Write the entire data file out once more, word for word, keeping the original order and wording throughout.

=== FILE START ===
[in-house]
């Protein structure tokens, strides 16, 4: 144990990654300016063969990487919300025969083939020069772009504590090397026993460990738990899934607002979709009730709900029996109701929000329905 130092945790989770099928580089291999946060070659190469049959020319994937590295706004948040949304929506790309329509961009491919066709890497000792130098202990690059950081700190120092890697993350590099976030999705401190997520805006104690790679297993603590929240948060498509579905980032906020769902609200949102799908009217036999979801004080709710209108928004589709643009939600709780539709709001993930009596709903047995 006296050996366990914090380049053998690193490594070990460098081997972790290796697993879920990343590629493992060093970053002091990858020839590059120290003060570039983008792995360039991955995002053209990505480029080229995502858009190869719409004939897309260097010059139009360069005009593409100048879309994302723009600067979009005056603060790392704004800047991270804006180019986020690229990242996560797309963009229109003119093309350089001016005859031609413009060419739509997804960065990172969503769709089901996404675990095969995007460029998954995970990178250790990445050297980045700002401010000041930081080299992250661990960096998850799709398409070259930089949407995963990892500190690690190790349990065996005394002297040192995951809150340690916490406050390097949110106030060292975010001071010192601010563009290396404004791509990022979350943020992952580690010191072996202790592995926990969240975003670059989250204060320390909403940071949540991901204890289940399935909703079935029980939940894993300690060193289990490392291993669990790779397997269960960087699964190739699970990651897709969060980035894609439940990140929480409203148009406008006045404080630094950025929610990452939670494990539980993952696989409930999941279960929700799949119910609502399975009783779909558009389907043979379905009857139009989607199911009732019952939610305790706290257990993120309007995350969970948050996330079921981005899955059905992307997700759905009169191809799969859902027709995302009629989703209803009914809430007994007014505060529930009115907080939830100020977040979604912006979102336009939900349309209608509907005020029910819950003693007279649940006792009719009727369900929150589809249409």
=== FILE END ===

[in-house]
């Protein structure tokens, strides 16, 4: 144990990654300016063969990487919300025969083939020069772009504590090397026993460990738990899934607002979709009730709900029996109701929000329905 130092945790989770099928580089291999946060070659190469049959020319994937590295706004948040949304929506790309329509961009491919066709890497000792130098202990690059950081700190120092890697993350590099976030999705401190997520805006104690790679297993603590929240948060498509579905980032906020769902609200949102799908009217036999979801004080709710209108928004589709643009939600709780539709709001993930009596709903047995 006296050996366990914090380049053998690193490594070990460098081997972790290796697993879920990343590629493992060093970053002091990858020839590059120290003060570039983008792995360039991955995002053209990505480029080229995502858009190869719409004939897309260097010059139009360069005009593409100048879309994302723009600067979009005056603060790392704004800047991270804006180019986020690229990242996560797309963009229109003119093309350089001016005859031609413009060419739509997804960065990172969503769709089901996404675990095969995007460029998954995970990178250790990445050297980045700002401010000041930081080299992250661990960096998850799709398409070259930089949407995963990892500190690690190790349990065996005394002297040192995951809150340690916490406050390097949110106030060292975010001071010192601010563009290396404004791509990022979350943020992952580690010191072996202790592995926990969240975003670059989250204060320390909403940071949540991901204890289940399935909703079935029980939940894993300690060193289990490392291993669990790779397997269960960087699964190739699970990651897709969060980035894609439940990140929480409203148009406008006045404080630094950025929610990452939670494990539980993952696989409930999941279960929700799949119910609502399975009783779909558009389907043979379905009857139009989607199911009732019952939610305790706290257990993120309007995350969970948050996330079921981005899955059905992307997700759905009169191809799969859902027709995302009629989703209803009914809430007994007014505060529930009115907080939830100020977040979604912006979102336009939900349309209608509907005020029910819950003693007279649940006792009719009727369900929150589809249409």